Load to a relational database

Compared to using a data warehouse, loading the dataset into a relational database takes more work up front but lets you write simpler queries and run them on less powerful machines. One important caveat is that this is a lot of data, and exploration will be very slow in most relational databases.

By using a relational database, you trade flexibility for efficiency in certain selected operations. The tables, columns, and indexes we have chosen in this guide represent only one of many ways the entity objects could be stored. It may not be the best way to store them given the queries you want to run. Some queries will be fast, others will be painfully slow.

We’re going to use PostgreSQL as an example and skip the database server setup itself. We’ll assume you have a working postgres 13+ installation on which you can create schemas and tables and run queries. With that as a starting point, we'll take you through these steps:

  1. Define the tables the data will be stored in and some key relationships between them (the "schema").

  2. Convert the JSON Lines files you downloaded to CSV files that can be read by the database application. We'll flatten them to fit a hierarchical database model.

  3. Load the CSV data into to the tables you created.

  4. Run some queries on the data you loaded.

Step 1: Create the schema

Running this SQL on your database (in the psql client, for example) will initialize a schema for you.

Run it and you'll be set up to follow the next steps. To show you what it's doing, we'll explain some excerpts here, using the concept entity as an example.

SQL in this section isn't anything additional you need to run. It's part of the schema we already defined in the file above.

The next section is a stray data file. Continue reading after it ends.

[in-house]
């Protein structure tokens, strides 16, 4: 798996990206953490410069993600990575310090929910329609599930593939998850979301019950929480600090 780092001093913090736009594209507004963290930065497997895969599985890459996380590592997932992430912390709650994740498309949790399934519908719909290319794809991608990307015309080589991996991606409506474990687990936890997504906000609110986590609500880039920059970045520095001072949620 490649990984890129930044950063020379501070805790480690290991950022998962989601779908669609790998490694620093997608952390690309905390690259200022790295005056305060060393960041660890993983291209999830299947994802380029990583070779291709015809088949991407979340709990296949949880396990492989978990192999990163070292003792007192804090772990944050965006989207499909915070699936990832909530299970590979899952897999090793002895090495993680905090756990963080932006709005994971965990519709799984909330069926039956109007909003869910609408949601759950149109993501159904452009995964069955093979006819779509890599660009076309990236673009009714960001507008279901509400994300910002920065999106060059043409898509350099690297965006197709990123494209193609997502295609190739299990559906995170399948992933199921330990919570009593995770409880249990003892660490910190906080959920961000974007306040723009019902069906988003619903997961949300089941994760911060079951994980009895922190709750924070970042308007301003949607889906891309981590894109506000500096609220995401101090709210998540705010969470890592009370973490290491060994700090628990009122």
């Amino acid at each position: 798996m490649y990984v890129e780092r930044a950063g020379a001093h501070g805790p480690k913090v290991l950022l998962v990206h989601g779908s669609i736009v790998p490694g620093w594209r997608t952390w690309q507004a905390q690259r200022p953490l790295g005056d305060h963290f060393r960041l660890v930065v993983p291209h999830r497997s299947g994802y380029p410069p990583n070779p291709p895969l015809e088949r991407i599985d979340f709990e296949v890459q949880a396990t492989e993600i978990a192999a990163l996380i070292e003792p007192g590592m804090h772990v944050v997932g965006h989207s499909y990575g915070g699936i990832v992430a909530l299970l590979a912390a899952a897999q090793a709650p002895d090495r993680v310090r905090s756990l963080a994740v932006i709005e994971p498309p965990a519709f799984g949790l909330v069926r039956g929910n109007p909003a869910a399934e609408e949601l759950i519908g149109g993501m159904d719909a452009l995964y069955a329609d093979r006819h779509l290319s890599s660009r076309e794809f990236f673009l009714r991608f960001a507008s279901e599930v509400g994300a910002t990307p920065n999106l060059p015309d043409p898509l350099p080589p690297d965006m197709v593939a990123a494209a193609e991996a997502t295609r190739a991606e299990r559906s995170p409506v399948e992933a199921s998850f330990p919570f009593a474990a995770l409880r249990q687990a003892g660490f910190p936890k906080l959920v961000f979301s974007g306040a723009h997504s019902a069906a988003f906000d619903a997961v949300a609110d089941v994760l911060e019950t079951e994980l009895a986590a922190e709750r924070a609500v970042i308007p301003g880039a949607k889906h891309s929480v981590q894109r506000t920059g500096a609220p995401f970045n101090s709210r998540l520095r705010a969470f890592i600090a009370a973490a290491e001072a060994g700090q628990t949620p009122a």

The key thing we're doing is "flattening" the nested JSON data. Some parts of this are easy. Concept.id is just a string, so it goes in a text column called "id":

CREATE TABLE openalex.concepts (
    id text NOT NULL,
    -- plus some other columns ...
);

But Concept.related_concepts isn't so simple. You could store the JSON array intact in a postgres JSON or JSONB column, but you would lose much of the benefit of a relational database. It would be hard to answer questions about related concepts with more than one degree of separation, for example. So we make a separate table to hold these relationships:

CREATE TABLE openalex.concepts_related_concepts (
    concept_id text,
    related_concept_id text,
    score real
);

We can preserve score in this relationship table and look up any other attributes of the dehydrated related concepts in the main table concepts. Creating indexes on concept_id and related_concept_id lets us look up concepts on both sides of the relationship quickly.

Step 2: Convert the JSON Lines files to CSV

This python script will turn the JSON Lines files you downloaded into CSV files that can be copied to the the tables you created in step 1.

This script assumes your downloaded snapshot is in openalex-snapshot and you've made a directory csv-files to hold the CSV files.

Edit SNAPSHOT_DIR and CSV_DIR at the top of the script to read or write the files somewhere else.

This script has only been tested using python 3.9.5.

Copy the script to the directory above your snapshot (if the snapshot is in /home/yourname/openalex/openalex-snapshot/, name it something like /home/yourname/openalex/flatten-openalex-jsonl.py)

run it like this:

mkdir -p csv-files